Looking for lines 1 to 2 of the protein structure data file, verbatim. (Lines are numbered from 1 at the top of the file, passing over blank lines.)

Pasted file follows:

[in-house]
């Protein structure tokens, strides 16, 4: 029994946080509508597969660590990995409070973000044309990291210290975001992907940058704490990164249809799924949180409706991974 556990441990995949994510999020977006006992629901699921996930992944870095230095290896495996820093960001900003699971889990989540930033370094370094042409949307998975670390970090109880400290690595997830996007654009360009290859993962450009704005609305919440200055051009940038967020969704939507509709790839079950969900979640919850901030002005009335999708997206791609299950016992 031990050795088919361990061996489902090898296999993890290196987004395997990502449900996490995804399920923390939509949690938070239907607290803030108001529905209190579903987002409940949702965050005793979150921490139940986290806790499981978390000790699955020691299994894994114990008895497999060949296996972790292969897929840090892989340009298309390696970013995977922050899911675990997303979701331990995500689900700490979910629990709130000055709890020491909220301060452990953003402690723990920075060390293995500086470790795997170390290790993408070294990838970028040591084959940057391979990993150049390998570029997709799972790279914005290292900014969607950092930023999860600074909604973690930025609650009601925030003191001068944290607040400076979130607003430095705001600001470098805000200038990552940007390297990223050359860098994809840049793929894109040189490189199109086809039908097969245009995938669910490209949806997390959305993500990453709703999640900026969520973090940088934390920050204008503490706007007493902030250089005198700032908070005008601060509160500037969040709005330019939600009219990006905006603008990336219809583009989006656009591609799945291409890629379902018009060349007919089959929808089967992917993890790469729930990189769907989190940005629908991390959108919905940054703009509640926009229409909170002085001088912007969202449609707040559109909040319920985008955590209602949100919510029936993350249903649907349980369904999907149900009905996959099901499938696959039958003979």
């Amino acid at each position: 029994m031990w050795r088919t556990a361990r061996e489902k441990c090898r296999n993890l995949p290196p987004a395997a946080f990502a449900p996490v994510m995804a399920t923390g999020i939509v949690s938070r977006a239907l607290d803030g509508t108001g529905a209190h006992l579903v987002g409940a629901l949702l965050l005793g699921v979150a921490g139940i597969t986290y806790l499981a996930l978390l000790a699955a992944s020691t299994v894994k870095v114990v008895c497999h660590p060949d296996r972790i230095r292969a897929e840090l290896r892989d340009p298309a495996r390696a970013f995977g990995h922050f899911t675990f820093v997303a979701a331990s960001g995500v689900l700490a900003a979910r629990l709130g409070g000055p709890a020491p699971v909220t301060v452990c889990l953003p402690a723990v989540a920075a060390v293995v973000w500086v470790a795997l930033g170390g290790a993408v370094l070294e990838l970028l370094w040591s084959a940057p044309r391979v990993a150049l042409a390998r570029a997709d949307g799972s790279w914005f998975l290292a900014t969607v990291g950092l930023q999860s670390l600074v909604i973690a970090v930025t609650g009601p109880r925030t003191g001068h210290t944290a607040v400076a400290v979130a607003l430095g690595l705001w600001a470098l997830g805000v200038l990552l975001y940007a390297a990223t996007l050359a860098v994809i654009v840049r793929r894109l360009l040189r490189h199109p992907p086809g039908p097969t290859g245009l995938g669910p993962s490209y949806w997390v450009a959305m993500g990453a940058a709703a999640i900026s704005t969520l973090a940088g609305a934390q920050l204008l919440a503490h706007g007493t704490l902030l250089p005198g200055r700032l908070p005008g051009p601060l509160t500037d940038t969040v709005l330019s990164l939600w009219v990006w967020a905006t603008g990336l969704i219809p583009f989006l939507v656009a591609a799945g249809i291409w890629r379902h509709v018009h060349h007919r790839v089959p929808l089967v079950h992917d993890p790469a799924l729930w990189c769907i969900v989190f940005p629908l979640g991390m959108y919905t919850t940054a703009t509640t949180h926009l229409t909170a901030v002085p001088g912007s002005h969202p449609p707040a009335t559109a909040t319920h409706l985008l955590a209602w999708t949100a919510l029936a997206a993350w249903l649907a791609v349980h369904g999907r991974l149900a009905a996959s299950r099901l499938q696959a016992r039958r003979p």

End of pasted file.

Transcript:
[in-house]
């Protein structure tokens, strides 16, 4: 029994946080509508597969660590990995409070973000044309990291210290975001992907940058704490990164249809799924949180409706991974 556990441990995949994510999020977006006992629901699921996930992944870095230095290896495996820093960001900003699971889990989540930033370094370094042409949307998975670390970090109880400290690595997830996007654009360009290859993962450009704005609305919440200055051009940038967020969704939507509709790839079950969900979640919850901030002005009335999708997206791609299950016992 031990050795088919361990061996489902090898296999993890290196987004395997990502449900996490995804399920923390939509949690938070239907607290803030108001529905209190579903987002409940949702965050005793979150921490139940986290806790499981978390000790699955020691299994894994114990008895497999060949296996972790292969897929840090892989340009298309390696970013995977922050899911675990997303979701331990995500689900700490979910629990709130000055709890020491909220301060452990953003402690723990920075060390293995500086470790795997170390290790993408070294990838970028040591084959940057391979990993150049390998570029997709799972790279914005290292900014969607950092930023999860600074909604973690930025609650009601925030003191001068944290607040400076979130607003430095705001600001470098805000200038990552940007390297990223050359860098994809840049793929894109040189490189199109086809039908097969245009995938669910490209949806997390959305993500990453709703999640900026969520973090940088934390920050204008503490706007007493902030250089005198700032908070005008601060509160500037969040709005330019939600009219990006905006603008990336219809583009989006656009591609799945291409890629379902018009060349007919089959929808089967992917993890790469729930990189769907989190940005629908991390959108919905940054703009509640926009229409909170002085001088912007969202449609707040559109909040319920985008955590209602949100919510029936993350249903649907349980369904999907149900009905996959099901499938696959039958003979």